Addressing economic problems in the Philippines far more important issue than changing constitution, activists say
Manila: Leftist groups held a rally on Saturday to protest against Philippine President Rodrigo Duterte’s plan to change the constitution and shift to federalism.
The demonstration came on the eve of celebrations of the people-backed military mutiny that ousted former dictator Ferdinand Marcos 32 years ago.
“Those who favour charter change want the return of dictatorship similar to the Marcos era,” said a placard carried by a protester.
Several leftist groups flocked to the “people power” monument, a marker of the bloodless revolution that was held on Epifanio de los Santos Avenue (EDSA) in suburban Mandaluyong in 1986.
Protesters said Duterte and the majority of his allies in Congress wanted charter change “to perpetuate themselves in power beyond the end of their terms in 2019 and 2022,” adding the leader was showing the makings of a dictator just like Marcos who ruled for 20 years until his shameful ouster that elevated Corazon Aquino to the presidency,
At the time, Aquino changed Marcos’ 1972 Constitution, which had adopted the parliamentary form of government and a unicameral Congress, and restored the presidential form of government; the bicameral Congress, and the upholding of human rights.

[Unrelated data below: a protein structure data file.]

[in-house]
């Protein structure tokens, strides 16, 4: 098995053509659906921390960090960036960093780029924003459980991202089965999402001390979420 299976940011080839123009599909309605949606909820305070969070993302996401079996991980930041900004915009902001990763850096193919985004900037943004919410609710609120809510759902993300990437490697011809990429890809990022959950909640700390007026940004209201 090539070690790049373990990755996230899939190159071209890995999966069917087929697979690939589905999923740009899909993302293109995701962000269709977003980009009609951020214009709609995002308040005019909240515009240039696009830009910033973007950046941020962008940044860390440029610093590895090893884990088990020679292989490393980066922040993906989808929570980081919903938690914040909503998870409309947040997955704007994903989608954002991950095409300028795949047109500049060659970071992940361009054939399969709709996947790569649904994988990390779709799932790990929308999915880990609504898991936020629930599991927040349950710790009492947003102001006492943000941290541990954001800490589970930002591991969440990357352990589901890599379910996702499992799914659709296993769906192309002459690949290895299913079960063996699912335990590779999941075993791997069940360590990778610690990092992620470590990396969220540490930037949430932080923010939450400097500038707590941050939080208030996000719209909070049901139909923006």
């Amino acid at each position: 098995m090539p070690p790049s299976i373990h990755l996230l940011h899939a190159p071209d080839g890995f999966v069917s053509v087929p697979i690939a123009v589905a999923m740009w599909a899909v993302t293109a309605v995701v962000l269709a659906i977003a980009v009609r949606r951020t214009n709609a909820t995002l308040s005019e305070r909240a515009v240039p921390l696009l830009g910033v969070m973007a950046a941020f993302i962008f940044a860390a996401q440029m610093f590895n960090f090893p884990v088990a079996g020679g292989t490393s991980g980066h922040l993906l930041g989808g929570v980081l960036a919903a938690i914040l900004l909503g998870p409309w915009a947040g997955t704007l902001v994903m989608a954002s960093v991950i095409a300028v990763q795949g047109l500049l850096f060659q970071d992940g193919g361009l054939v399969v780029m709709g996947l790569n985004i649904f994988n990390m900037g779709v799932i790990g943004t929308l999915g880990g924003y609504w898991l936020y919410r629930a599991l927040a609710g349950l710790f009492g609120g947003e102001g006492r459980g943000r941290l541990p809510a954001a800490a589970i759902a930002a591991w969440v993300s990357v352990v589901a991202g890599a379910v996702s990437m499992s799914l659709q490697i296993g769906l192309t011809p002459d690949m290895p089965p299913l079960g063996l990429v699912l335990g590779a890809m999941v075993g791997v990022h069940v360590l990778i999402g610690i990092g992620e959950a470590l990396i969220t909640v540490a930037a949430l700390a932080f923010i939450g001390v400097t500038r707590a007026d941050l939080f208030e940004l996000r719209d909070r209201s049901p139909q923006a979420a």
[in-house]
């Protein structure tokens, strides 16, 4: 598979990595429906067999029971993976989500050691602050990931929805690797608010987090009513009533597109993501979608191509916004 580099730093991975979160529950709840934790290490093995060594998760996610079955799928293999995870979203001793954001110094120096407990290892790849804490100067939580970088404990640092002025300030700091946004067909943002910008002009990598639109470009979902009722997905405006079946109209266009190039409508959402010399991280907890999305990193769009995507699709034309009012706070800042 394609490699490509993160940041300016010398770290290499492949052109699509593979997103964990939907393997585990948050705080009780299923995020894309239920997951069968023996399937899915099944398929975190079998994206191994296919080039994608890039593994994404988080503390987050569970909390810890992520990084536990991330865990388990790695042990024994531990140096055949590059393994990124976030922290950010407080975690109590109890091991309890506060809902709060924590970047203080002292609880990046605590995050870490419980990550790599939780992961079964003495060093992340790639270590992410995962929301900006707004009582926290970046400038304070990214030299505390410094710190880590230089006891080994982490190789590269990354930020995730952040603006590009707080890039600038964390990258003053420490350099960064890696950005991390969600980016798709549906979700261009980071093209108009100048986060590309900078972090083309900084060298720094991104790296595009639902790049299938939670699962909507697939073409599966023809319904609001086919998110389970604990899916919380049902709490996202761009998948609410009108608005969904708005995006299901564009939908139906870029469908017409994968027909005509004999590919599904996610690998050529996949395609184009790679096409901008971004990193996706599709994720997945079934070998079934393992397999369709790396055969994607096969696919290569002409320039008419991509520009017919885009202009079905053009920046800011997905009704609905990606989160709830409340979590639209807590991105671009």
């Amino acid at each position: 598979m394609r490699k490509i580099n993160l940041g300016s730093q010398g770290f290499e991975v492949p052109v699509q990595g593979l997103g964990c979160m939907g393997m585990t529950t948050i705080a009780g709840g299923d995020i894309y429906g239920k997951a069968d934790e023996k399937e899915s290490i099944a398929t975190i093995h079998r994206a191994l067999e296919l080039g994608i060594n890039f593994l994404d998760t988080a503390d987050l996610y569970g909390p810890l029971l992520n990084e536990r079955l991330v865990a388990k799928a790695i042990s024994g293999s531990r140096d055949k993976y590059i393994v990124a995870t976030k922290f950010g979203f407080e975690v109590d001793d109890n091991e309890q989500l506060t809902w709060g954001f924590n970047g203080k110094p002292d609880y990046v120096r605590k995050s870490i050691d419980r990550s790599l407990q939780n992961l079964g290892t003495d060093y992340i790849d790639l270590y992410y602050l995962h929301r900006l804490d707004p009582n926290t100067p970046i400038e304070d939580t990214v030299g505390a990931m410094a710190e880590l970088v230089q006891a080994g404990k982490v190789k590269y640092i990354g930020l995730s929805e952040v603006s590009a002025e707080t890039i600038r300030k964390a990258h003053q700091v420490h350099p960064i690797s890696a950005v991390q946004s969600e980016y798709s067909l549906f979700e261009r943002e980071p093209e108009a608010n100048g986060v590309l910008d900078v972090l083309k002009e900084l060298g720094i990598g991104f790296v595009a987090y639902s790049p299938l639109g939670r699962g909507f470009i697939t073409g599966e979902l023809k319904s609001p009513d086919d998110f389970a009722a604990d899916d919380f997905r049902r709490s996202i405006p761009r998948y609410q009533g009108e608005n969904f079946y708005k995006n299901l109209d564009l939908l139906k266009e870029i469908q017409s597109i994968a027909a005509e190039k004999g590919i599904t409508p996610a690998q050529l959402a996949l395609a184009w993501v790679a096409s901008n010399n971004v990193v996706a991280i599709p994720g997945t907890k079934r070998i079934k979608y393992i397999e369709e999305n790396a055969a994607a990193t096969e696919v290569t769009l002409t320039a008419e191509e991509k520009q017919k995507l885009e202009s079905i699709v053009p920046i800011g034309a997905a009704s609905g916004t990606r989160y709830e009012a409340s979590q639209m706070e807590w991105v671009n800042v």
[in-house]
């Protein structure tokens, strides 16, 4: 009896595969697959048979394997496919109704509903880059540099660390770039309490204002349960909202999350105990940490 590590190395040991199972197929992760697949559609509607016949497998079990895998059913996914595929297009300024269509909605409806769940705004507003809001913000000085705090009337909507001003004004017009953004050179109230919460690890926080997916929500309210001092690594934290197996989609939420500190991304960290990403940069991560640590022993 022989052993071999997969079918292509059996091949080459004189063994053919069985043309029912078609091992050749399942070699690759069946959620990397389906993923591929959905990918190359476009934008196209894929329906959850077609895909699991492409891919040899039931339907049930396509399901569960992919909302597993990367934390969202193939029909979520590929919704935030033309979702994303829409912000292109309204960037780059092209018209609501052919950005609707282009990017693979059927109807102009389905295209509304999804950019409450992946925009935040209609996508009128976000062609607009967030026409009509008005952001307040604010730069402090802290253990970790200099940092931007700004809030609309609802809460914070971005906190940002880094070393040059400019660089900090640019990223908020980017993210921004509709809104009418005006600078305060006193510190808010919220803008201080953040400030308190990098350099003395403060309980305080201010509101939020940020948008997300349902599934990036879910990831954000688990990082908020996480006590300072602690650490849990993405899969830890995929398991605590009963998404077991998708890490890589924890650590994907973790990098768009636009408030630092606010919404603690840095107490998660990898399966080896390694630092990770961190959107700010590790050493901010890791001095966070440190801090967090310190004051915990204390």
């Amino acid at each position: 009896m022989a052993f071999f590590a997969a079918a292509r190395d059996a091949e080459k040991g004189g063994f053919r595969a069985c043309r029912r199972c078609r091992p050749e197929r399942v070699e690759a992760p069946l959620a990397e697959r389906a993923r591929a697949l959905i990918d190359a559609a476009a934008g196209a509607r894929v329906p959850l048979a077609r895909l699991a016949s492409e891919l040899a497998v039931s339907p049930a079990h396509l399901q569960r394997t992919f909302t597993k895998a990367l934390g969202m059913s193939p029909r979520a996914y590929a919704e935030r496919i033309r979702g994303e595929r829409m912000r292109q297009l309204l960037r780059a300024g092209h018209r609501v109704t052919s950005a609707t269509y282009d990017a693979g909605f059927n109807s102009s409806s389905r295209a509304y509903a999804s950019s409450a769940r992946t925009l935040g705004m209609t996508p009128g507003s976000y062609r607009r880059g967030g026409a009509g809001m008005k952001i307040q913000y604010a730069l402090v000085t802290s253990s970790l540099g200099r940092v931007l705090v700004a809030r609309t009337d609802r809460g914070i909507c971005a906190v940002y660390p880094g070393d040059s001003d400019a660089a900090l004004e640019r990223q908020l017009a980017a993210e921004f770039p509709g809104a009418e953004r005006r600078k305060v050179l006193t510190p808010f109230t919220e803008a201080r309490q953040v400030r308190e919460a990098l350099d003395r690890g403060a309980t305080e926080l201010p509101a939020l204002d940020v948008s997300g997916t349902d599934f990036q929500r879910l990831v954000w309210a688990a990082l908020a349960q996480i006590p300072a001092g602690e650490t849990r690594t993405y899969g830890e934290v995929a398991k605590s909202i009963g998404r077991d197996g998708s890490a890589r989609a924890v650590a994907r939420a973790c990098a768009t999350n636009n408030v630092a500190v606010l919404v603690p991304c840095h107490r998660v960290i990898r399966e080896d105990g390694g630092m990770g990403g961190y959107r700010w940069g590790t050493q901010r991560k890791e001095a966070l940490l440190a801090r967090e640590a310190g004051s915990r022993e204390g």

“The people demand that the administration address the economic problems they are experiencing — these are far more important issues compared to the push for charter change,” Renato Reyes, secretary general of Bayan Muna, a leftist sectoral party at the House of Representatives told ANC, a TV station.
The leftists have also criticised Duterte’s bloody war against illegal drug trade which has killed almost 4,000 since he was elected in mid-2016.
But federalism would give local government units and regions more autonomy and power, including the Filipino-Muslims in the southern Philippines, explained former Senator Aquilino Pimentel, a proponent of federalism whose party launched the presidential candidacy of Duterte in 2016.
“In a federal form of government there will be more senators to represent wider regional areas including several ethnic groups, the Filipino-Muslims in the south and the other ethnic groups in northern Luzon,” explained Pimentel.
Federalism is the only way the government can implement the provisions of the pro-autonomy peace settlement signed by the Philippine government and the 40-year old Moro Islamic Liberation Front (Milf/Moro rebels) signed in 2014, during the time of former President Beningo Aquino, Pimentel added.
Malacañang had earlier declared Feb. 25 as a special non-working day to celebrate the bloodless revolt that changed the Marcos government in 1986. Some 1,850- policemen were deployed at EDSA ahead of the event on Sunday,
Lawmakers have begun parallel deliberations both in the House of Representatives and the Senate to change the 1986 Constitution and pave the way for Duterte’s push for federalism.